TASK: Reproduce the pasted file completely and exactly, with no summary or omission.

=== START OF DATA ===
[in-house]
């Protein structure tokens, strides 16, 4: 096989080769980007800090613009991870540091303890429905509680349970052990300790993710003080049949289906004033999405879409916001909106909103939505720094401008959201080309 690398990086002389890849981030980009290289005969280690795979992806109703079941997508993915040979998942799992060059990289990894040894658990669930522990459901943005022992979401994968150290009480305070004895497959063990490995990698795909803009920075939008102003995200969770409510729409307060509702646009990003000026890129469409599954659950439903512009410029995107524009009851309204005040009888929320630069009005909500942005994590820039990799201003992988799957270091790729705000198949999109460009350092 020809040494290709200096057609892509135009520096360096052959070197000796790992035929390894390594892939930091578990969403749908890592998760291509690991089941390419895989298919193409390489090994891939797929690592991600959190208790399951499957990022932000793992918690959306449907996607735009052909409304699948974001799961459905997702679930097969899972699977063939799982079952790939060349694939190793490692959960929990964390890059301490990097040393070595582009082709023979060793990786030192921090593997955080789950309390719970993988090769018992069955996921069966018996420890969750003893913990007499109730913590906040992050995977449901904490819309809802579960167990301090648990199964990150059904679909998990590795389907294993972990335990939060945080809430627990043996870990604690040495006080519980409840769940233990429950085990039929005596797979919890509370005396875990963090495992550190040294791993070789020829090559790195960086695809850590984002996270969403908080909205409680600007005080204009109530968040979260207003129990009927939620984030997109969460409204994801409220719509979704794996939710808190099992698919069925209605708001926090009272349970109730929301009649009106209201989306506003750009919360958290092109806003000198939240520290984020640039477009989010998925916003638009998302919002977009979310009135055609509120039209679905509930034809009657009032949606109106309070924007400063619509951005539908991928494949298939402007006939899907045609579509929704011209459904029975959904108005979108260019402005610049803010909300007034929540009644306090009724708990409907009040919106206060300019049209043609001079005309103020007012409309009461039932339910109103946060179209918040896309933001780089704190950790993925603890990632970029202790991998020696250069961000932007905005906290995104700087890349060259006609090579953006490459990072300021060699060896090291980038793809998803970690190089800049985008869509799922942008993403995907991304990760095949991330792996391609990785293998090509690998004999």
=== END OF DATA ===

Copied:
[in-house]
């Protein structure tokens, strides 16, 4: 096989080769980007800090613009991870540091303890429905509680349970052990300790993710003080049949289906004033999405879409916001909106909103939505720094401008959201080309 690398990086002389890849981030980009290289005969280690795979992806109703079941997508993915040979998942799992060059990289990894040894658990669930522990459901943005022992979401994968150290009480305070004895497959063990490995990698795909803009920075939008102003995200969770409510729409307060509702646009990003000026890129469409599954659950439903512009410029995107524009009851309204005040009888929320630069009005909500942005994590820039990799201003992988799957270091790729705000198949999109460009350092 020809040494290709200096057609892509135009520096360096052959070197000796790992035929390894390594892939930091578990969403749908890592998760291509690991089941390419895989298919193409390489090994891939797929690592991600959190208790399951499957990022932000793992918690959306449907996607735009052909409304699948974001799961459905997702679930097969899972699977063939799982079952790939060349694939190793490692959960929990964390890059301490990097040393070595582009082709023979060793990786030192921090593997955080789950309390719970993988090769018992069955996921069966018996420890969750003893913990007499109730913590906040992050995977449901904490819309809802579960167990301090648990199964990150059904679909998990590795389907294993972990335990939060945080809430627990043996870990604690040495006080519980409840769940233990429950085990039929005596797979919890509370005396875990963090495992550190040294791993070789020829090559790195960086695809850590984002996270969403908080909205409680600007005080204009109530968040979260207003129990009927939620984030997109969460409204994801409220719509979704794996939710808190099992698919069925209605708001926090009272349970109730929301009649009106209201989306506003750009919360958290092109806003000198939240520290984020640039477009989010998925916003638009998302919002977009979310009135055609509120039209679905509930034809009657009032949606109106309070924007400063619509951005539908991928494949298939402007006939899907045609579509929704011209459904029975959904108005979108260019402005610049803010909300007034929540009644306090009724708990409907009040919106206060300019049209043609001079005309103020007012409309009461039932339910109103946060179209918040896309933001780089704190950790993925603890990632970029202790991998020696250069961000932007905005906290995104700087890349060259006609090579953006490459990072300021060699060896090291980038793809998803970690190089800049985008869509799922942008993403995907991304990760095949991330792996391609990785293998090509690998004999």